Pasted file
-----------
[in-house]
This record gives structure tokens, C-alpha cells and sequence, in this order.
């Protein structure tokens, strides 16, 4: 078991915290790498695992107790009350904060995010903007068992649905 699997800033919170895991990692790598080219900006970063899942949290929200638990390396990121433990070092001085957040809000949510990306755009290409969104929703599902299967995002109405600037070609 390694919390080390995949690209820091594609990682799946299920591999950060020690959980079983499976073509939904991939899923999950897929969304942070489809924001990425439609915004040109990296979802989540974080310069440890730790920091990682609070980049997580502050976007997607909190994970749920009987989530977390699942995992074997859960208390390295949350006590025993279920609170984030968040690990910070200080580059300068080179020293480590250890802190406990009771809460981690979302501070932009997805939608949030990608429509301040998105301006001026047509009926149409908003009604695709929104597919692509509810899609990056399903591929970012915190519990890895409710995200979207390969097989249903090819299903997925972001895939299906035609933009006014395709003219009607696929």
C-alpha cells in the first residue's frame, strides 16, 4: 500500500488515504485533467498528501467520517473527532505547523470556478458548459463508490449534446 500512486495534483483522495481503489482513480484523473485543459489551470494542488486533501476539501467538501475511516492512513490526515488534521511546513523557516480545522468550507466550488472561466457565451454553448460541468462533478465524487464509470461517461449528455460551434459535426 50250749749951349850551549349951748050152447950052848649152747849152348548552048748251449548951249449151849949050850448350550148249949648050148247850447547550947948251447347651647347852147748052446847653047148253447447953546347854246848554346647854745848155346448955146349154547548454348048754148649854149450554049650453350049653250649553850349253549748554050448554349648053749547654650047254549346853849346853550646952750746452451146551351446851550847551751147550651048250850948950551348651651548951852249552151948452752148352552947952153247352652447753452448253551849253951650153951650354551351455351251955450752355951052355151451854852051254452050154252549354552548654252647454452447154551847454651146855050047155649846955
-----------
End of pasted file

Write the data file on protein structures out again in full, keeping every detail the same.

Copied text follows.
[in-house]
This record gives structure tokens, C-alpha cells and sequence, in this order.
């Protein structure tokens, strides 16, 4: 078991915290790498695992107790009350904060995010903007068992649905 699997800033919170895991990692790598080219900006970063899942949290929200638990390396990121433990070092001085957040809000949510990306755009290409969104929703599902299967995002109405600037070609 390694919390080390995949690209820091594609990682799946299920591999950060020690959980079983499976073509939904991939899923999950897929969304942070489809924001990425439609915004040109990296979802989540974080310069440890730790920091990682609070980049997580502050976007997607909190994970749920009987989530977390699942995992074997859960208390390295949350006590025993279920609170984030968040690990910070200080580059300068080179020293480590250890802190406990009771809460981690979302501070932009997805939608949030990608429509301040998105301006001026047509009926149409908003009604695709929104597919692509509810899609990056399903591929970012915190519990890895409710995200979207390969097989249903090819299903997925972001895939299906035609933009006014395709003219009607696929």
C-alpha cells in the first residue's frame, strides 16, 4: 500500500488515504485533467498528501467520517473527532505547523470556478458548459463508490449534446 500512486495534483483522495481503489482513480484523473485543459489551470494542488486533501476539501467538501475511516492512513490526515488534521511546513523557516480545522468550507466550488472561466457565451454553448460541468462533478465524487464509470461517461449528455460551434459535426 50250749749951349850551549349951748050152447950052848649152747849152348548552048748251449548951249449151849949050850448350550148249949648050148247850447547550947948251447347651647347852147748052446847653047148253447447953546347854246848554346647854745848155346448955146349154547548454348048754148649854149450554049650453350049653250649553850349253549748554050448554349648053749547654650047254549346853849346853550646952750746452451146551351446851550847551751147550651048250850948950551348651651548951852249552151948452752148352552947952153247352652447753452448253551849253951650153951650354551351455351251955450752355951052355151451854852051254452050154252549354552548654252647454452447154551847454651146855050047155649846955